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May I please pay you for new license plates?
April 30, 2008 3:04 PM   Subscribe

The state DMV won'’t let me renew my registration on my current car because I owe property taxes on the old car. Is that legal? Can the state refuse to help me comply with one law if I am potentially violating another one?

In 2007, I made a good-faith attempt to renew my registration after I noticed it had expired, and was told by the woman behind the DMV counter to drive off in my unregistered car because the DMV could not renew my registration until I sorted out property tax issues with the city where I live (this is in Virginia). My license plates were no longer even in the DMV’'s computer records because of how long I had waited to attempt to renew them. The woman behind the counter offered the example that if the police pulled me over and ran my plates, the plates would not turn up. Then she sent me on my way, refusing to take the money I wanted to pay for my renewed registration. The DMV seemed to be saying that my city's tax collectors' demands outweigh a state agency's driving regulations, which is surprising.

Fast forward to the present, where my car registration has now been expired for about two years. I understand some of you are lawyers but none of you are my lawyers. Is paying the property taxes I owe on the car I no longer own my only recourse, or is there some way I can bring my current car into compliance while I deal with the old car'’s property tax issues instead of after? I have been driving on expired tags for some time, yet with a valid driver’'s license, paid-up insurance policy and up-to-date state inspection on my car. The DMV has never sent notice that my license is suspended, and the state-approved inspection service operated by my car dealership has never had a problem with updating the inspection decal on my windshield. Why can't I put a new sticker on my license plates before I drive down to pay my tax bill?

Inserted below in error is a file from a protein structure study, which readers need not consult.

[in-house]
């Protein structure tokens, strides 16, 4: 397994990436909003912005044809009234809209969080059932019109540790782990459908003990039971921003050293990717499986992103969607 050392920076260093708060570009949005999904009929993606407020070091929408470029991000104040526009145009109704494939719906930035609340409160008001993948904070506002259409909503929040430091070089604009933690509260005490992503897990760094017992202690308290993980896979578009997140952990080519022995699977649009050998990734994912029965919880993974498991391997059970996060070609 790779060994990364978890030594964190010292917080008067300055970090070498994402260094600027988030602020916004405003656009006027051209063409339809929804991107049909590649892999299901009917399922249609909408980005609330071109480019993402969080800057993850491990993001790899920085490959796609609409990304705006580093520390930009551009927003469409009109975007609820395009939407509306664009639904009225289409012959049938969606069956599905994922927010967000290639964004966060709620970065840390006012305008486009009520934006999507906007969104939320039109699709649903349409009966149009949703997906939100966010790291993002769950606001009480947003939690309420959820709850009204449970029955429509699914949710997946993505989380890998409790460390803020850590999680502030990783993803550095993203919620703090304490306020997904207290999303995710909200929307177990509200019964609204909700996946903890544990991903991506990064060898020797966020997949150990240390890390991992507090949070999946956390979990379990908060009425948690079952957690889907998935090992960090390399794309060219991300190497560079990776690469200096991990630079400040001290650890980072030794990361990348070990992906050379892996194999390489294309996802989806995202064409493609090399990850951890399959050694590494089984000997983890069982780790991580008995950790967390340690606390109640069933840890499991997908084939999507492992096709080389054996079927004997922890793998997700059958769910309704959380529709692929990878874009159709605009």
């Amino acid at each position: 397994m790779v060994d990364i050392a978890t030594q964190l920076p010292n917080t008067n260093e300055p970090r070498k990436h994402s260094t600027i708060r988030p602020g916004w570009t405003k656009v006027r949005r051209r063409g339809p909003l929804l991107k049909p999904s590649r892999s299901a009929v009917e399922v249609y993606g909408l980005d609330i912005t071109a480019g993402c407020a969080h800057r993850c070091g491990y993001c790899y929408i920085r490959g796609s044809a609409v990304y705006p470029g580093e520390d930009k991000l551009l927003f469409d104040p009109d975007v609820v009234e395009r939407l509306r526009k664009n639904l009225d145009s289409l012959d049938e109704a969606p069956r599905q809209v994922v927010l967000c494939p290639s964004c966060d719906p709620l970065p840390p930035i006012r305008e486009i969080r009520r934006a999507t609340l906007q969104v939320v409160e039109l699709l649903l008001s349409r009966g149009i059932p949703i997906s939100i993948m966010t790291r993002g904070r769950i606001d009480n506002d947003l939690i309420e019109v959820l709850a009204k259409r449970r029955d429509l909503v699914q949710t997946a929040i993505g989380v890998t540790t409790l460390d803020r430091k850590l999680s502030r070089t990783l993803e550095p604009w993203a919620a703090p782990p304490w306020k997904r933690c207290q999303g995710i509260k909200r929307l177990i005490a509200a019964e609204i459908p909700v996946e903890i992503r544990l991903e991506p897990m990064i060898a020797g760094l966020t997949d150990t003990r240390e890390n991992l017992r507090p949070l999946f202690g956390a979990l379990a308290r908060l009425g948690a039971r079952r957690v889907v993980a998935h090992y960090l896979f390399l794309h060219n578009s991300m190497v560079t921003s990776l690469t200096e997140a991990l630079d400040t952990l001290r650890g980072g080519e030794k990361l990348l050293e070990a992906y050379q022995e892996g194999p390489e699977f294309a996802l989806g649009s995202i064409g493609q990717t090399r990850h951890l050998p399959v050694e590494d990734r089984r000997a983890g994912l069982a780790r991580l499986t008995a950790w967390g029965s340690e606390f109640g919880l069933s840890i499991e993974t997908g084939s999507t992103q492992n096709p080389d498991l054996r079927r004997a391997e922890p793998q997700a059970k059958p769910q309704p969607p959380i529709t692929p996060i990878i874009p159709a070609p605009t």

posted by anonymous to Law & Government (6 answers total)
 
Can't help with the philosophical why. But the legal why is that it's state law:

DMV Hold Fee - State of Virginia Code § 46.2-752 J allows the Commissioner of the Department of Motor Vehicles to refuse to issue or renew any vehicle registration of any applicant who owes to such county, city or town any local vehicle license fees or delinquent tangible personal property tax. Before being issued any vehicle registration or renewal of such license or registration by the Commissioner, the applicant shall satisfy all such local vehicle license fees and delinquent taxes. The Commissioner shall charge a reasonable fee to cover the cost of such enforcement action and the treasurer or director of finance may add the cost of this fee to the delinquent tax bill. This fee is currently set at $20.00 and is displayed as "DMV Hold Fee."*
posted by mudpuppie at 3:26 PM on April 30, 2008 [1 favorite]


If you don't pay somebody what you owe them, then that organization, and affiliated organizations, don't want to sell stuff to you anymore. That's pretty normal.
posted by winston at 4:34 PM on April 30, 2008


Why? Because Virginia has found that revoking driving privileges is a really good method of coercing people to do what they want them to do. If they let you re-register your car before you paid your delinquent property tax, what incentive do you have to pay the property tax (which is doubtless greater than the cost to renew your registration)? If you can't drive your car legally or park it on the street legally, you have a lot more incentive to settle up your bill with the Commonwealth/county/municipality.
posted by weebil at 4:59 PM on April 30, 2008